commands by using the /NOCMFI switch; if this switch appears in a command,
the CM file will not be written for that command. This switch is useful
when using either a LOADBUF-type command or the DO processor, and including
within the command string another SNAIL COMPILE-class command; if /NOCMFI
were not specified, the second command would be saved in the CM file instead
of the first.
The simplest way to translate several programs is to create them with file
extensions which define the processor to be used; then give a single COMPILE
command with all these names separated by commas. (If a standard extension
is specified for a file, SNAIL cannot be convinced to use some other
processor.) Extensions which SNAIL knows about are the following:
.FAI signals a Fail program
.SAI signals a Sail program
.MAC signals a Macro program
.F4 signals a Fortran program
.PAL signals a Palx program
SNAIL does not require file extensions to be typed explicitly. For the
command COMPILE FOO, SNAIL will look for any file named FOO and check its
extension. If a file FOO is found that does have one of the standard
extensions, SNAIL will select the corresponding translator. If a file does
not have a standard extension, SNAIL can be told which translator to use by
giving that information in the command string. Switches which tell SNAIL
which translator to select are the following:
/FAIL Process this file with the Fail assembler.
/-FAIL Process this file with some translator other than Fail.
/SAIL Process this file with the Sail compiler.
/-SAIL Process this file with some translator other than Sail.
/MACRO Process this file with the Macro assembler.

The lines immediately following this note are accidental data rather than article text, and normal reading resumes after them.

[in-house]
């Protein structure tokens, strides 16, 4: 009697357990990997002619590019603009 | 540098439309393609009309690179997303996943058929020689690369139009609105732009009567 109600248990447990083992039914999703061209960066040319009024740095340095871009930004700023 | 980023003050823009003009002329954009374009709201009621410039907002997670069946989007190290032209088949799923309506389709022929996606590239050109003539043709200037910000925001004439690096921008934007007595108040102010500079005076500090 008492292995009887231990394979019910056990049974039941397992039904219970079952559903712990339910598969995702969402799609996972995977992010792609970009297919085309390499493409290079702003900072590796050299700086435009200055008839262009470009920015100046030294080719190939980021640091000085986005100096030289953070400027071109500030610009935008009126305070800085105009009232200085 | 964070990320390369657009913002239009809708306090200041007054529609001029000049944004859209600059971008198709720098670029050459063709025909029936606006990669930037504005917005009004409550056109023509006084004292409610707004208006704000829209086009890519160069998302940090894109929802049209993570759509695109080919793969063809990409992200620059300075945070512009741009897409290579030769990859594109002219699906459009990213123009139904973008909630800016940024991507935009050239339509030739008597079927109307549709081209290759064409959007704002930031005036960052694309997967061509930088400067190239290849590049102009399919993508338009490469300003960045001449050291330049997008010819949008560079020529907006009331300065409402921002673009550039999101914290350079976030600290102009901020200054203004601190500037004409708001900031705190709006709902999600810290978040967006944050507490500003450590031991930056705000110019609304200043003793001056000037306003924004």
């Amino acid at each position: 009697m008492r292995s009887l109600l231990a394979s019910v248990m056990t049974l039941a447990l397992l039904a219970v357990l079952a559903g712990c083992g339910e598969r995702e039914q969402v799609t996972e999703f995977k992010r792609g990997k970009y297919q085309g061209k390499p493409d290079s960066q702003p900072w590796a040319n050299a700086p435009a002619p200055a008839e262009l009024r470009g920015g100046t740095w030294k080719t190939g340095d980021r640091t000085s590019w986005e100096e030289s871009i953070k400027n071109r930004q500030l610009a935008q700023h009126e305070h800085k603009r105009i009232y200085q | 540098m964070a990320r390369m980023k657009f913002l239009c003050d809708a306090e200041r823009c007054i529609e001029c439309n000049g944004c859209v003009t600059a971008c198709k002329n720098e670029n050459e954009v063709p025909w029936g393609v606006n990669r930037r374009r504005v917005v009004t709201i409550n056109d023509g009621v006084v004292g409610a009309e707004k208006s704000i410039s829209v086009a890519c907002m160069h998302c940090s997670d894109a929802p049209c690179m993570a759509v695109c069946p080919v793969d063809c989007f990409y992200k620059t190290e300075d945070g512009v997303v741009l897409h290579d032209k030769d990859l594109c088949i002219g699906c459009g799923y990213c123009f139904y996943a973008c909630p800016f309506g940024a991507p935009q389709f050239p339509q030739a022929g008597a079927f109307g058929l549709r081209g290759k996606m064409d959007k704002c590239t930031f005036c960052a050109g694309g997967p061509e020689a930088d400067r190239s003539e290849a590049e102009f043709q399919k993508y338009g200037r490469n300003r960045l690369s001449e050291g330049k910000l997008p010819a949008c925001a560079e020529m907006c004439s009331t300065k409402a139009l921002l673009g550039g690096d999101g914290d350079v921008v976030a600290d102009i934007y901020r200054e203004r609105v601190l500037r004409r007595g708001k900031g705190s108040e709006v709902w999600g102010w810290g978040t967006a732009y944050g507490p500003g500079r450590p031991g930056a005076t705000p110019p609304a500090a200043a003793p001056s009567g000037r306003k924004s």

/-MACRO Process this file with some translator other than Macro.
/F4 Process this file with the Fortran compiler.
/-F4 Process this file with some translator other than Fortran.
/PALX Process this file with the Palx assembler.
/-PALX Process this file with some translator other than Palx.
SNAIL: More on File Names
A project-programmer name (PPN) may be included with each file name in the
command for COMPILE-type commands, just like for other SNAIL commands. The
PPN specifies the disk area from which the file is to be read. The PPN,
enclosed in square brackets ([ and ]), usually follows a file name; in this
case the PPN applies only to the preceding term. If a PPN appears before a
file name, then that PPN is sticky (i.e., it applies to all the terms that
follow) for the rest of the command until another sticky PPN is seen.
A name followed by a colon (:) is a device name (which is sticky). Some
devices are non-directory devices (for instance, TTY: and MTA:); a file name
need not follow specification of such a device. For example, the command
compiles, using the SAIL compiler, input from the user's terminal.
SNAIL: More on Switches
Switches are allowed in COMPILE-class commands by including a slash (/) and
the switch name, e.g., /LIST. Switches allow the user to select options.
In general, a switch placed before a file name is sticky. Switches placed